The star of the performance belonged to the camp head hairdresser, Lawrence. Played to whiny perfection by Daen Ng, he stole the show with his bitchy one-liners and witty retorts. Promisingly, the portrayal of this effeminate hairdresser seemed to have gone beyond the stereotype by suggesting that the camp, carnivalesque energy exuded was a subversive reaction to the hetero-normativity of Singapore society but you later realised as the play wore on that the writers of the play had actually written Lawrence more simply as just a straight man trapped in an effeminate body.

And it has to be said that it was this that I was most offended by - without the necessary development of this character (who was mainly used throughout as a form of comic relief), this revelation was simply too abrupt. Any form of dark complexity or hint of depth initially seen in the portrayal of Lawrence, were simply mitigated by this too sudden assertion of heterosexuality. And when the crowd cheered as Lawrence started to court a girl by holding her hand and later hugging her, you couldn't help but feel that what the crowd was cheering for, was the re-establishment of their safe little heterosexual world. Hey it's alright, don't worry! It seems that what every person caught in the margins of society wants to be is normal (in this case, heterosexual). To quote the title of a Black Grape album, it seems that it's only great when you're straight.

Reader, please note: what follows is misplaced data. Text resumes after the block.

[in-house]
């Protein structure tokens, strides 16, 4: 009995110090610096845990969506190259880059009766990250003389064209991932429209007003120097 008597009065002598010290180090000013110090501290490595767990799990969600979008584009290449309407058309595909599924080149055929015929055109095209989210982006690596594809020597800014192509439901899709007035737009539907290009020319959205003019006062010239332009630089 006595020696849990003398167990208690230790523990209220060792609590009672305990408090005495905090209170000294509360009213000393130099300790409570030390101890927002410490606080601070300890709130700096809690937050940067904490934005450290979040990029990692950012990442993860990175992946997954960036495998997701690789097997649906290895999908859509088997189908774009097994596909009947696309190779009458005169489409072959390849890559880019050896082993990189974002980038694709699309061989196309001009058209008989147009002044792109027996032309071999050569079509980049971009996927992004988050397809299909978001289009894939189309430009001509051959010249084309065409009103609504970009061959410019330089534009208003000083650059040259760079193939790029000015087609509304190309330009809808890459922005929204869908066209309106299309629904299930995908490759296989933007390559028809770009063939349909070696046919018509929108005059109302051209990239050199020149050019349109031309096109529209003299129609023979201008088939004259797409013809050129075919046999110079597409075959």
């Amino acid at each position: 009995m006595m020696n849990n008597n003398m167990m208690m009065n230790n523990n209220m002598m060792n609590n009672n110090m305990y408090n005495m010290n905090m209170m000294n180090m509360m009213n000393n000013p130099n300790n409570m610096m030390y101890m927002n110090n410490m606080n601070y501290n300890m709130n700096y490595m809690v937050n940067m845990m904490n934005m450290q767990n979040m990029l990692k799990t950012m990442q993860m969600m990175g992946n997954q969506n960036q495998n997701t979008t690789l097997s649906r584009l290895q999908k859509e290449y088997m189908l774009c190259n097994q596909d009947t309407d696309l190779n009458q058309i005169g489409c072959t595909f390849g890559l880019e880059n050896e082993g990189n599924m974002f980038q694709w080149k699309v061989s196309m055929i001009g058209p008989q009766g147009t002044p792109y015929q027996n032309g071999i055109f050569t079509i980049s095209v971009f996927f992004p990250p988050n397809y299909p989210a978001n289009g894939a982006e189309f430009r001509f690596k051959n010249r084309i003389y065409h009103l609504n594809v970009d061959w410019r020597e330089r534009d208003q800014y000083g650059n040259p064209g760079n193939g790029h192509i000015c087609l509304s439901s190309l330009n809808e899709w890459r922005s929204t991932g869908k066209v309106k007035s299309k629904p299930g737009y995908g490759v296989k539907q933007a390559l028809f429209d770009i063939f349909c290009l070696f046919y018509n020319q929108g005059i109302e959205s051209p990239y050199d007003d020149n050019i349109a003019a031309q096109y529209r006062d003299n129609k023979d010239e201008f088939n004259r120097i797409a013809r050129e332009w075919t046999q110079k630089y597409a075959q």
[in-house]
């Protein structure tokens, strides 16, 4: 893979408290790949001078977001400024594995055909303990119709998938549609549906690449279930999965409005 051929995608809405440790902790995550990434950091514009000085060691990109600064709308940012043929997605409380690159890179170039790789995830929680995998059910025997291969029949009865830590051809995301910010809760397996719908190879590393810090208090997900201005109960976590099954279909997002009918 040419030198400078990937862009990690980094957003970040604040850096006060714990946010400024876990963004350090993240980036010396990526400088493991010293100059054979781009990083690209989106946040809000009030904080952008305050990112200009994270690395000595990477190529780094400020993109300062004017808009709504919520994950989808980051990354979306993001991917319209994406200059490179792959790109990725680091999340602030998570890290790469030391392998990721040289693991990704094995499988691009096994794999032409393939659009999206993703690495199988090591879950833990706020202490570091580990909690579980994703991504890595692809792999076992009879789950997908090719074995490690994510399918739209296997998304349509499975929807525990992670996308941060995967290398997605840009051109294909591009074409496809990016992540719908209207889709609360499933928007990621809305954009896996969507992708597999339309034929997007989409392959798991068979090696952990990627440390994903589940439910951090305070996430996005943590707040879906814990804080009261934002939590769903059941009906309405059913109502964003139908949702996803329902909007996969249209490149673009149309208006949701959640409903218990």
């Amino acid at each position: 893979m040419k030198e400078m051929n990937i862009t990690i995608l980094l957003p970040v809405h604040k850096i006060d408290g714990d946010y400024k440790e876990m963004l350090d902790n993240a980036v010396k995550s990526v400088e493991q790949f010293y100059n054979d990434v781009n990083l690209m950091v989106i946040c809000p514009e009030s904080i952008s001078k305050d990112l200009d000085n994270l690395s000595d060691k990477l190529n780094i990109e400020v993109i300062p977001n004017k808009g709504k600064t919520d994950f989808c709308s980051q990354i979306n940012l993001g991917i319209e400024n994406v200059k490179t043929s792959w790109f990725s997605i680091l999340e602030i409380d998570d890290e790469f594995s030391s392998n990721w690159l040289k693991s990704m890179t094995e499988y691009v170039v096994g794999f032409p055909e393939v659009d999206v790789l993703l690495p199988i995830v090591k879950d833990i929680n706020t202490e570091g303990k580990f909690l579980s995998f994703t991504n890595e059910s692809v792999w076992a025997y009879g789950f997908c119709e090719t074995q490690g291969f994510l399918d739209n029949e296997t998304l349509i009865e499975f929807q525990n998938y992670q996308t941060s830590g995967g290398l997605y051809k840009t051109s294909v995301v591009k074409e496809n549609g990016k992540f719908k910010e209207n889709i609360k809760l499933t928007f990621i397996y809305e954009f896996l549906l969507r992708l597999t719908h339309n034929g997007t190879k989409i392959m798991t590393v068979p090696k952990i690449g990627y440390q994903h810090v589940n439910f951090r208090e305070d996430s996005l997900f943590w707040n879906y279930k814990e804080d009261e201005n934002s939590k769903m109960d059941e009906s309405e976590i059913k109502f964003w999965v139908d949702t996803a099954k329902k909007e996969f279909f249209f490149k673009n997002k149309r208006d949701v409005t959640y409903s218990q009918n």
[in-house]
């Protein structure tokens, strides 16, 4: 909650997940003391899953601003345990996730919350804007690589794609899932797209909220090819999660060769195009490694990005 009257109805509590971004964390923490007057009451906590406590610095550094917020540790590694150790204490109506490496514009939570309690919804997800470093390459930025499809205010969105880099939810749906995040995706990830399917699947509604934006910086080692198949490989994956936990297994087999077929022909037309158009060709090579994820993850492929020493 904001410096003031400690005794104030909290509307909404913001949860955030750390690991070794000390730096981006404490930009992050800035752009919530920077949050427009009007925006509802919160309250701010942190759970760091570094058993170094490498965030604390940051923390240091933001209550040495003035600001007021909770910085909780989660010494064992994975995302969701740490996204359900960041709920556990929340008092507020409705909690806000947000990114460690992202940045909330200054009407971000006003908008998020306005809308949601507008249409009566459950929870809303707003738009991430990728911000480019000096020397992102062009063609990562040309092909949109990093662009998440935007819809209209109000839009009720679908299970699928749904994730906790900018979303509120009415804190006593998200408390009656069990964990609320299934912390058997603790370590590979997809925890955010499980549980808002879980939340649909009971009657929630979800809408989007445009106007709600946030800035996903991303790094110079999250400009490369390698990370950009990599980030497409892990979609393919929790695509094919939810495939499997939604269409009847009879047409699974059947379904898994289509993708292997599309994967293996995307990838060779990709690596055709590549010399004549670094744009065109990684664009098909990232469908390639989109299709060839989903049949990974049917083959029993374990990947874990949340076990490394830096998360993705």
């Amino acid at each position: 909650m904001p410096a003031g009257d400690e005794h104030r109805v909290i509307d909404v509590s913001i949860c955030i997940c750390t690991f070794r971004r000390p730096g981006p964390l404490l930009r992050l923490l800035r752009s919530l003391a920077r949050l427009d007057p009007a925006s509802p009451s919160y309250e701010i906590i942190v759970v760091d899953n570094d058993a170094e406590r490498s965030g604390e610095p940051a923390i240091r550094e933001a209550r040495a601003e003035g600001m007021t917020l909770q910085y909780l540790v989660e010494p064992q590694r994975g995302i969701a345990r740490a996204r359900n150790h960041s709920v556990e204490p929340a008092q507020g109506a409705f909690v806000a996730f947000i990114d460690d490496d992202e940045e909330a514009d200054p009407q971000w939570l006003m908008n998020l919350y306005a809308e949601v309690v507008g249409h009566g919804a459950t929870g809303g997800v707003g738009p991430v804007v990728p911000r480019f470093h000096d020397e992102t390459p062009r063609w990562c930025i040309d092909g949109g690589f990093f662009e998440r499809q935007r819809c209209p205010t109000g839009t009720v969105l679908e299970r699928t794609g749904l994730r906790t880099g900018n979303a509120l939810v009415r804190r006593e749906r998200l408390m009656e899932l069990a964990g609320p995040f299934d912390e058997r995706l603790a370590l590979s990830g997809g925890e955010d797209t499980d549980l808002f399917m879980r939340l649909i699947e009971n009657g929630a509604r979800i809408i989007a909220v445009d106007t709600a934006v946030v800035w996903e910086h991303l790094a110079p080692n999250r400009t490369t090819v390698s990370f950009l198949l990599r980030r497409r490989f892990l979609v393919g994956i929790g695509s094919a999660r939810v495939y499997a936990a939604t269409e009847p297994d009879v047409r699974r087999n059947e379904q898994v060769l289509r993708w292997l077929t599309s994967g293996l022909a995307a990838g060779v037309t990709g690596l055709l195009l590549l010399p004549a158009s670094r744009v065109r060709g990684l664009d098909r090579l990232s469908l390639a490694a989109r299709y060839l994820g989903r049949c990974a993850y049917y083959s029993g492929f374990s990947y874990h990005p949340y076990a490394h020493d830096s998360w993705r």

Meanwhile, the rest of the young and energetic cast were highly adept in their roles -- in particular, Lee Hui Chieh gave a poignant performance as the frustrated 'Tai Tai' who tried desperately to get her life back together.

There were no happy endings to this play, no sense of a closure with the tying up of lose ends, no deus ex machina to create an unnatural ending. And it was indeed brave of the play to attempt to use this form of non-cathartic theatre. But without the dramatic momentum to provide a requisite build up, the audience was not left 'hanging' - there wasn't any need for us to find a sense of relief by searching for our own answer.

Despite all its drawbacks, WASH CUT AND BLOW was a courageous attempt by non-professionals at producing a theatrical performance, and it was indeed encouraging to see the potential within this performance.